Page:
Feeling a slight draft, she turned and saw that the front door had come open. She closed it, then put the candlesticks in the sink so there would be no risk of fire during what remained of the night. She returned to the bedroom, bringing the goblet of wine with her, undressed, and put on her nightgown.

If her father were not with a woman, it occurred to her, it was possible he was working the night shift at the nearby railroad yard, where, though retired, he sometimes filled in for sick or disabled workers, helping to repair the electrical systems of trains. But if he was at the railroad yard, why hadn’t he left her a note telling her so?

If he didn’t return by morning, she decided, rather than wait around worrying about him, she would perform the favor one of Professor Brödel’s friends, Doctor John Kafka, had asked of her, and pay a visit to John’s uncle, Doctor Eduard Bloch, who was living nearby, a block or two from the Botanical Gardens, on East Tremont Avenue. Doctor Bloch, a recent emigré from Austria, had been Adolf Hitler’s doctor when Hitler was a boy, had attended to Hitler’s family during the boy’s growing up, and to Hitler’s mother during her illness and death from breast cancer. According to the nephew, Doctor Bloch had been able to get out of Austria due to an unprecedented act—the intervention of Hitler himself, the only Jew for whom the German dictator had ever performed such a service.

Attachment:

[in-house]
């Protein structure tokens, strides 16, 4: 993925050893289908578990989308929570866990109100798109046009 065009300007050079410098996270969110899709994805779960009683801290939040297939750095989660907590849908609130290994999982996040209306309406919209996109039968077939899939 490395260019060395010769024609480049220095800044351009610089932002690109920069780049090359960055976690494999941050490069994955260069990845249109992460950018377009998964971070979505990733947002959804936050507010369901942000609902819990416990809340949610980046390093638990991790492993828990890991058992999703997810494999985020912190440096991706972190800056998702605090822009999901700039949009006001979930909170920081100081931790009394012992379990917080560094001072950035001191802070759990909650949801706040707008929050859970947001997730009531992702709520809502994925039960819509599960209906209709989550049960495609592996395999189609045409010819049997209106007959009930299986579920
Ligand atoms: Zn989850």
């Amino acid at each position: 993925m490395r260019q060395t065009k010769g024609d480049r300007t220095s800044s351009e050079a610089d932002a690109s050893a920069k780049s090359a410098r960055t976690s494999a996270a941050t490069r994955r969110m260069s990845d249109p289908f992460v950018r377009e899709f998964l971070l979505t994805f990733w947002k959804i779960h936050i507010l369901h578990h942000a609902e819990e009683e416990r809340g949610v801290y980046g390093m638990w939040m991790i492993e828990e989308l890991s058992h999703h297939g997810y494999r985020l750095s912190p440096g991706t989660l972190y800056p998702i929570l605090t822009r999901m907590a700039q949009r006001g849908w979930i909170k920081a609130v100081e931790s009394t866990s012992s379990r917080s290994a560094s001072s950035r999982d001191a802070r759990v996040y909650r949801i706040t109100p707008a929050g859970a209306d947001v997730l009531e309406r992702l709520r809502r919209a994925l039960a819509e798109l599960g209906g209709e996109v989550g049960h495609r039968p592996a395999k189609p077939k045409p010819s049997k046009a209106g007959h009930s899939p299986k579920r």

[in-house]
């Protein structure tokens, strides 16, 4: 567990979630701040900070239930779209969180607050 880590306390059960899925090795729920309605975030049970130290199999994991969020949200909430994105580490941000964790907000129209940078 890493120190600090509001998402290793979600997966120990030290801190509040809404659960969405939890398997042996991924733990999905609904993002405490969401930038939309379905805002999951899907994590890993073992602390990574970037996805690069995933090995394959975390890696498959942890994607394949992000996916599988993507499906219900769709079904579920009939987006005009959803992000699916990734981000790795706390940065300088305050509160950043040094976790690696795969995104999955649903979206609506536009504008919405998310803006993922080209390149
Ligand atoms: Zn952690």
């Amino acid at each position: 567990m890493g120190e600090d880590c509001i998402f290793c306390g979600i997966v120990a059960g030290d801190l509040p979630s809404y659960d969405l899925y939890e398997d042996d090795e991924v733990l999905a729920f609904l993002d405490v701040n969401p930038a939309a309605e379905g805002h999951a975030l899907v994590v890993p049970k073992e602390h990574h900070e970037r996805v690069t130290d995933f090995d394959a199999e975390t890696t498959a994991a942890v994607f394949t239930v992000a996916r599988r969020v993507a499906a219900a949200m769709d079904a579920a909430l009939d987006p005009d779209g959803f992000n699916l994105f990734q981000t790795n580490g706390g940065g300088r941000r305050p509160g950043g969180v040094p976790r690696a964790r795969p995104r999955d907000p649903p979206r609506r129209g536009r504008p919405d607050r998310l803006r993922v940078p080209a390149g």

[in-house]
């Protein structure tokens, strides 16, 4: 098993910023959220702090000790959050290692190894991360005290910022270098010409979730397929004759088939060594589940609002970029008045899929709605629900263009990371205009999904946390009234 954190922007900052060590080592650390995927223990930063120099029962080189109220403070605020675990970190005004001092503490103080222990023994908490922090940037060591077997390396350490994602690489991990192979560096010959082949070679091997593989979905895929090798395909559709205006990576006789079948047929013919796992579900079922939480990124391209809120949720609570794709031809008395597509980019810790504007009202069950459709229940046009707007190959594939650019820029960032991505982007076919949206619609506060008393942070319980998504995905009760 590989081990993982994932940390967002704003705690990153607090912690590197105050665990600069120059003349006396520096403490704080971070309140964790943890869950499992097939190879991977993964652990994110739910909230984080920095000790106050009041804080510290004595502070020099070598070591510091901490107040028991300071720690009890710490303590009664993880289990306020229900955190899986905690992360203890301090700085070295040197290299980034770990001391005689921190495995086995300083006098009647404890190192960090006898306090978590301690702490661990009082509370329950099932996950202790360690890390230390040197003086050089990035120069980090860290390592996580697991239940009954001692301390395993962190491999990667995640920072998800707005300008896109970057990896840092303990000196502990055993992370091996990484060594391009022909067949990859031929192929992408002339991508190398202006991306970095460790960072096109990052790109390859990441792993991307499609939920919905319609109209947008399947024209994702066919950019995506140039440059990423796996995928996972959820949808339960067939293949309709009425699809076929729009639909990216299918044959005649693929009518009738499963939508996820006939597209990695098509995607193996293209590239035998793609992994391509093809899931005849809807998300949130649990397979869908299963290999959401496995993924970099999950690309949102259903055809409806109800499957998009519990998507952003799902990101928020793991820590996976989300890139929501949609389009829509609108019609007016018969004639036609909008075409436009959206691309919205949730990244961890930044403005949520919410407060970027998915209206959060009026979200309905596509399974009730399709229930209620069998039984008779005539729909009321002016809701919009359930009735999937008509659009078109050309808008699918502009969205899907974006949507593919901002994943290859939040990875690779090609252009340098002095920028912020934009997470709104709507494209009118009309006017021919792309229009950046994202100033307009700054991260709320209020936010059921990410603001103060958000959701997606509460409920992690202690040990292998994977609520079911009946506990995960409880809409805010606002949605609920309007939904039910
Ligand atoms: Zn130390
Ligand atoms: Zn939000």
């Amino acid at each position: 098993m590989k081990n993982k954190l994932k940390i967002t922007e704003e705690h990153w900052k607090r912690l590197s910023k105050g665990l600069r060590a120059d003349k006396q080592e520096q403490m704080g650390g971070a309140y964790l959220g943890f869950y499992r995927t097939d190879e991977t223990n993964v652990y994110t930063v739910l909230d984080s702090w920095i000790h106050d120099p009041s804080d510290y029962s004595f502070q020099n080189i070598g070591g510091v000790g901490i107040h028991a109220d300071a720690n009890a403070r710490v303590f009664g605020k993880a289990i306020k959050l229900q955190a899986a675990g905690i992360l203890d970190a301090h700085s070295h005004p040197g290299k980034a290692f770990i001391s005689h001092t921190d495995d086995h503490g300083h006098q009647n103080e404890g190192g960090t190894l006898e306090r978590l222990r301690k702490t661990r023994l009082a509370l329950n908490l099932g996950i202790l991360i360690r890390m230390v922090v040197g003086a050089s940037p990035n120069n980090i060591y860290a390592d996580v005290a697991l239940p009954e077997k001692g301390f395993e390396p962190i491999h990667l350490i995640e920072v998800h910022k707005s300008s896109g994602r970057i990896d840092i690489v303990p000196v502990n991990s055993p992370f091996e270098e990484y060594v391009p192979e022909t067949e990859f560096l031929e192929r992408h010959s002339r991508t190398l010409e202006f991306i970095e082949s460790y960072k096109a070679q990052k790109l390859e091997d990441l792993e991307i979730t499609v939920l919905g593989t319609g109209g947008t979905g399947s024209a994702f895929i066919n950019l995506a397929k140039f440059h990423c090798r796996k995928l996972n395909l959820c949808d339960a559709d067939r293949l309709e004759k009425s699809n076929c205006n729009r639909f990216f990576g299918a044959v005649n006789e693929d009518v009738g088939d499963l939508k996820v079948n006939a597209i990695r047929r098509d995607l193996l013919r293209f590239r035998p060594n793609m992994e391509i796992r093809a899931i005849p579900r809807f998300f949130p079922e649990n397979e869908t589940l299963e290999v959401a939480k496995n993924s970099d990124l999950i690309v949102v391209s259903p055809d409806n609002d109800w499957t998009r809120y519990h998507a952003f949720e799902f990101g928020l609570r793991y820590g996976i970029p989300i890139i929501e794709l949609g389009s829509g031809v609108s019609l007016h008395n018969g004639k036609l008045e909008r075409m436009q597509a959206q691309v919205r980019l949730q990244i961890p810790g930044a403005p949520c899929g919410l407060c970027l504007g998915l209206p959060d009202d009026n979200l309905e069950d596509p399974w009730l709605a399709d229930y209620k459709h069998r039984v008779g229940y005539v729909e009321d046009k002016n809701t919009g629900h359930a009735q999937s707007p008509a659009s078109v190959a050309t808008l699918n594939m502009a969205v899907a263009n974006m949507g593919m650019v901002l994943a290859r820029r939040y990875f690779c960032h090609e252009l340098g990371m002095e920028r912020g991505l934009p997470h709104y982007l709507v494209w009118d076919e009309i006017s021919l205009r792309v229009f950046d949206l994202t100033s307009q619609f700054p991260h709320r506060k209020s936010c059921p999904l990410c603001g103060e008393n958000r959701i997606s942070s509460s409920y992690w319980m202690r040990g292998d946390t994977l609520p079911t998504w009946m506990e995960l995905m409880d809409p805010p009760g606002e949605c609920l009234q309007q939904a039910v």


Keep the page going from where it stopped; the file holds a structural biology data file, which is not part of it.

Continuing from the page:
Excerpted from 1940. Copyright © 2008 by Jay Neugeboren. Published by Two Dollar Radio Press. Excerpted by permission. All rights reserved. No part of this excerpt may be reproduced or reprinted without permission in writing from the publisher.